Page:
On July 11th and 12th, the Institute of Medicine (IOM) is hosting a two-day conference in Washington, DC to progress action on the eight recommendations contained in its report on the stunning prevalence of Sudden Cardiac Death.
As a quick refresher, the IOM previously reported 600,000 Sudden Cardiac Arrest (SCA) events each year in the United States. With the unnecessarily low prevailing survival rates, this equates to roughly ten 737 crashes each day and makes SCA the leading single cause of death in the United States.
The importance of upcoming meeting is further underscored by the recent work of Brittany Bogle, PhD and her colleagues. Published in the Journal of the American Heart Association just before the July 4th holiday, the findings of Ms. Bogle’s team indicate that 1 out of 9 men and 1 out of every 30 women will die prematurely from SCA.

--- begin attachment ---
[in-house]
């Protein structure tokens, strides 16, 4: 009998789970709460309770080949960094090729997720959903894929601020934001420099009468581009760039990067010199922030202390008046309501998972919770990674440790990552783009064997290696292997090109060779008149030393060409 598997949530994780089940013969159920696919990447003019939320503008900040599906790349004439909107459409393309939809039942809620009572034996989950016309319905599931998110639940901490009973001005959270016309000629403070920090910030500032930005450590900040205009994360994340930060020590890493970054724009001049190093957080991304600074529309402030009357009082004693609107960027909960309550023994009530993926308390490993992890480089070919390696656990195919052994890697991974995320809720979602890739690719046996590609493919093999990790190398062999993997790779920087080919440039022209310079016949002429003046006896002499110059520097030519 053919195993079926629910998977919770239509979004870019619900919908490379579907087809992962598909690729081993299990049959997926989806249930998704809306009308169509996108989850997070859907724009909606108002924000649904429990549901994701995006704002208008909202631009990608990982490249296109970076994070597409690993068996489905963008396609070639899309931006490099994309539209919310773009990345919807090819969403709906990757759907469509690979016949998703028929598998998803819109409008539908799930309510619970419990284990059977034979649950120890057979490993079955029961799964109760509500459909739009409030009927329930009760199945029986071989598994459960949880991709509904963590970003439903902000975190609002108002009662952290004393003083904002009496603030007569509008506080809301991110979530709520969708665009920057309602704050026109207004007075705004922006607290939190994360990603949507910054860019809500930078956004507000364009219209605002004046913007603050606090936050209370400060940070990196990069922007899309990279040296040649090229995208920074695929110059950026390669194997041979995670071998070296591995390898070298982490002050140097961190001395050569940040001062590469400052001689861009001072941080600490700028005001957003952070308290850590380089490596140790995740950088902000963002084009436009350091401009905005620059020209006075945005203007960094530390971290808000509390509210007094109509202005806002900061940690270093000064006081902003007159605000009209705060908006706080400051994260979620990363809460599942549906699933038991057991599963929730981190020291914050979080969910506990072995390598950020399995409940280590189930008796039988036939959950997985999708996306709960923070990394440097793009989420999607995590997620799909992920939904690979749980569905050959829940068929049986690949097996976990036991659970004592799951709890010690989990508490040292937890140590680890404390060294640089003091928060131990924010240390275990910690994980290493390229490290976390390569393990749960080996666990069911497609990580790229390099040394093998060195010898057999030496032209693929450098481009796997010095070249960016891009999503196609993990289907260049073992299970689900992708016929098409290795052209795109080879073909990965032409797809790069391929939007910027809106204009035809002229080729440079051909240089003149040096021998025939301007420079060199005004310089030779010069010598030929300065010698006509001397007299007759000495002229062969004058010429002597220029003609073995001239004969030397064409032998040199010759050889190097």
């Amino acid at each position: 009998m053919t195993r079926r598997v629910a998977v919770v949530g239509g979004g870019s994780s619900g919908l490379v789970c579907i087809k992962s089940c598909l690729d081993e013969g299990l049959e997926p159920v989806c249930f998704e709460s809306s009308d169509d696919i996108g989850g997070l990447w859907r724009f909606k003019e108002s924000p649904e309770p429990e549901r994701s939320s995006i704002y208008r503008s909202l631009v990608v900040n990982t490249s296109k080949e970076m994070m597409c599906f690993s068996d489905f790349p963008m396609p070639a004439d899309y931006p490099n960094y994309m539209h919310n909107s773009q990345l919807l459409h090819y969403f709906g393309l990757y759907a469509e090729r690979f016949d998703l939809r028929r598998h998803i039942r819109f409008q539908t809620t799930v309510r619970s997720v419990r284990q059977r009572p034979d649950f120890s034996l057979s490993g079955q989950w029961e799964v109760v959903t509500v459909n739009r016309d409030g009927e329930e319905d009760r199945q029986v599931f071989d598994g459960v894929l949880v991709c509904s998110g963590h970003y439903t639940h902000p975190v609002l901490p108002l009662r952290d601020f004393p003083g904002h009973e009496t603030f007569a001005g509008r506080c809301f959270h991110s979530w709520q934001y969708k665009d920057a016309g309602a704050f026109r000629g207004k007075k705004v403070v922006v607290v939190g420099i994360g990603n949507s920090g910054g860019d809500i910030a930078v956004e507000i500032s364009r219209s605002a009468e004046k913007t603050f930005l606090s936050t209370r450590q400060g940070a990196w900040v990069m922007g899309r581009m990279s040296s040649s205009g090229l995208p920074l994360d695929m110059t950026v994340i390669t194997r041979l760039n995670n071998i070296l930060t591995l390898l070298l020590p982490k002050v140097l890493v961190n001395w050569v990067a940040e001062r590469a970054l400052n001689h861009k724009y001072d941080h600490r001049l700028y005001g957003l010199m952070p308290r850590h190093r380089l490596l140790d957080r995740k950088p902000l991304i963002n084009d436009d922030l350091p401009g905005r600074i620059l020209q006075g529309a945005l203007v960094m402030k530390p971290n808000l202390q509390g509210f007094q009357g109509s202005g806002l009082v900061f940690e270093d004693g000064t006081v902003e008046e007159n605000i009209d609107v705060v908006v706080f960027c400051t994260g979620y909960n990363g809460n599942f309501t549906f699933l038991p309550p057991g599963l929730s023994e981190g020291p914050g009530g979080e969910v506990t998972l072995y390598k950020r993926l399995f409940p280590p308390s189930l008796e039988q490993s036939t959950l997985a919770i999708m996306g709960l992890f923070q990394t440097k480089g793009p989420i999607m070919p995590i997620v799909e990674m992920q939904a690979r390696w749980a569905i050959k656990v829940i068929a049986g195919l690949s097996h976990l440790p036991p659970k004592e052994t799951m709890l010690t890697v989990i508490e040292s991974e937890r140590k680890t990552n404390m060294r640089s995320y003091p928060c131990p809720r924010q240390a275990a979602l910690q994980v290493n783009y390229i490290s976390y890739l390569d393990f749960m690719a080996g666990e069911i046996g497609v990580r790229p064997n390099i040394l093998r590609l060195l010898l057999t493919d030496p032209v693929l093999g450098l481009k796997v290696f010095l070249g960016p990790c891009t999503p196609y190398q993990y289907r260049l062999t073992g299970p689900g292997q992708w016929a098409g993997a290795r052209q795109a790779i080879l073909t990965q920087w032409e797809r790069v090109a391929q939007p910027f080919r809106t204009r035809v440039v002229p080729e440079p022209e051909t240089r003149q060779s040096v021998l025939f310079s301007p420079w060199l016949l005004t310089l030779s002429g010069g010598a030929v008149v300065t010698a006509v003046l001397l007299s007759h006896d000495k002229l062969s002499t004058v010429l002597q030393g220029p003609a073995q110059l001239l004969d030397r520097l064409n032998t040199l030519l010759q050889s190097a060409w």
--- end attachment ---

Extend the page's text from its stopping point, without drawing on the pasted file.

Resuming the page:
The core recommendations in the IOM report are oriented towards improving data availability, promoting hospital and EMS “best practice” performance, accelerating life-critical research, and fostering a “culture of action through public awareness and training”.
This last point is fundamental. SCA is indiscriminate (it can strike anyone at any time) and needs immediate treatment (odds of survival drop roughly 10% each minute). Thus, proper resourcing (AEDs and CPR training) at the site-level by private sector businesses, schools, and public agencies holds the greatest promise for eliminating the unnecessary deaths from SCA.
Numerous, prominent companies across all sectors – from Costco and IKEA to Disney and Fairmont Hotels – have already embraced AEDs and CPR training for their employees. In the public sector, local entities, such as airports and school districts, as well as national organizations, like Federal Occupational Health, have also rallied to protect those at their sites. These collective efforts are paying dividends and saving lives across the country every day. Fortunately, adoption is growing literally daily as other organizations – large and small – embrace similar preparations. So, as the IOM session kicks off, here’s to a safer world for all of us.